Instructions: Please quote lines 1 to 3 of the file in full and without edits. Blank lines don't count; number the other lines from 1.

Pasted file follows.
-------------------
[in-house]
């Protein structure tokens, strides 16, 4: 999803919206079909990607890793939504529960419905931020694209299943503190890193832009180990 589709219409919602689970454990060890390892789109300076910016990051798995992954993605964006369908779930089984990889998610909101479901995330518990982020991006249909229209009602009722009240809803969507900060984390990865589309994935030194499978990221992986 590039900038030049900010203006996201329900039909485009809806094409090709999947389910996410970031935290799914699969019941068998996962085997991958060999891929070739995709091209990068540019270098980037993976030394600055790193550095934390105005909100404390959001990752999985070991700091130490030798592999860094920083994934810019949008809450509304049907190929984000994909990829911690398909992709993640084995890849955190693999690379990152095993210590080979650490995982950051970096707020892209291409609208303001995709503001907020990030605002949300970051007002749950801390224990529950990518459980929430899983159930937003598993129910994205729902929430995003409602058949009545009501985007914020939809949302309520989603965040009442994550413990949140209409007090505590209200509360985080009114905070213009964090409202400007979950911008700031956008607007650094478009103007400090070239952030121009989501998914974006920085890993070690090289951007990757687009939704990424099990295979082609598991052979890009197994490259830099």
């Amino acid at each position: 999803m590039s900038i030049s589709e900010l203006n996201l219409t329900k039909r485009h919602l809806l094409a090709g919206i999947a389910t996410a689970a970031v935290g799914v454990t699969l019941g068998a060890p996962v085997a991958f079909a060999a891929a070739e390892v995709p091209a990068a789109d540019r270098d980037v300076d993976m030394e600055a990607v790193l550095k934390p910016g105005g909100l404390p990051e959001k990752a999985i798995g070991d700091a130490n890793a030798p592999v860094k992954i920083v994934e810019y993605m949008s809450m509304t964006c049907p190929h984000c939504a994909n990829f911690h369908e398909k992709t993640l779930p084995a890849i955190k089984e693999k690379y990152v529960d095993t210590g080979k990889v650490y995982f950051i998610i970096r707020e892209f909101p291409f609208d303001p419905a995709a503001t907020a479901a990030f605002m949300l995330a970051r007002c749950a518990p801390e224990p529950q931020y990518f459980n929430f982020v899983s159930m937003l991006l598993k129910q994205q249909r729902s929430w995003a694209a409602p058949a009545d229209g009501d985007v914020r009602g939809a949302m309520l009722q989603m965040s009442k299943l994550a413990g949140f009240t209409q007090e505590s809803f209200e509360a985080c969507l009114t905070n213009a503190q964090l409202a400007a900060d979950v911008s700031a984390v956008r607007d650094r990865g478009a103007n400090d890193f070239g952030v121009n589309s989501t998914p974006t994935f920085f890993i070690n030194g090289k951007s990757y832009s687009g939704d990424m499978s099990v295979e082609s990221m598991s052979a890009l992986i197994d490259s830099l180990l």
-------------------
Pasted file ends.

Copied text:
[in-house]
């Protein structure tokens, strides 16, 4: 999803919206079909990607890793939504529960419905931020694209299943503190890193832009180990 589709219409919602689970454990060890390892789109300076910016990051798995992954993605964006369908779930089984990889998610909101479901995330518990982020991006249909229209009602009722009240809803969507900060984390990865589309994935030194499978990221992986 590039900038030049900010203006996201329900039909485009809806094409090709999947389910996410970031935290799914699969019941068998996962085997991958060999891929070739995709091209990068540019270098980037993976030394600055790193550095934390105005909100404390959001990752999985070991700091130490030798592999860094920083994934810019949008809450509304049907190929984000994909990829911690398909992709993640084995890849955190693999690379990152095993210590080979650490995982950051970096707020892209291409609208303001995709503001907020990030605002949300970051007002749950801390224990529950990518459980929430899983159930937003598993129910994205729902929430995003409602058949009545009501985007914020939809949302309520989603965040009442994550413990949140209409007090505590209200509360985080009114905070213009964090409202400007979950911008700031956008607007650094478009103007400090070239952030121009989501998914974006920085890993070690090289951007990757687009939704990424099990295979082609598991052979890009197994490259830099």
């Amino acid at each position: 999803m590039s900038i030049s589709e900010l203006n996201l219409t329900k039909r485009h919602l809806l094409a090709g919206i999947a389910t996410a689970a970031v935290g799914v454990t699969l019941g068998a060890p996962v085997a991958f079909a060999a891929a070739e390892v995709p091209a990068a789109d540019r270098d980037v300076d993976m030394e600055a990607v790193l550095k934390p910016g105005g909100l404390p990051e959001k990752a999985i798995g070991d700091a130490n890793a030798p592999v860094k992954i920083v994934e810019y993605m949008s809450m509304t964006c049907p190929h984000c939504a994909n990829f911690h369908e398909k992709t993640l779930p084995a890849i955190k089984e693999k690379y990152v529960d095993t210590g080979k990889v650490y995982f950051i998610i970096r707020e892209f909101p291409f609208d303001p419905a995709a503001t907020a479901a990030f605002m949300l995330a970051r007002c749950a518990p801390e224990p529950q931020y990518f459980n929430f982020v899983s159930m937003l991006l598993k129910q994205q249909r729902s929430w995003a694209a409602p058949a009545d229209g009501d985007v914020r009602g939809a949302m309520l009722q989603m965040s009442k299943l994550a413990g949140f009240t209409q007090e505590s809803f209200e509360a985080c969507l009114t905070n213009a503190q964090l409202a400007a900060d979950v911008s700031a984390v956008r607007d650094r990865g478009a103007n400090d890193f070239g952030v121009n589309s989501t998914p974006t994935f920085f890993i070690n030194g090289k951007s990757y832009s687009g939704d990424m499978s099990v295979e082609s990221m598991s052979a890009l992986i197994d490259s830099l180990l």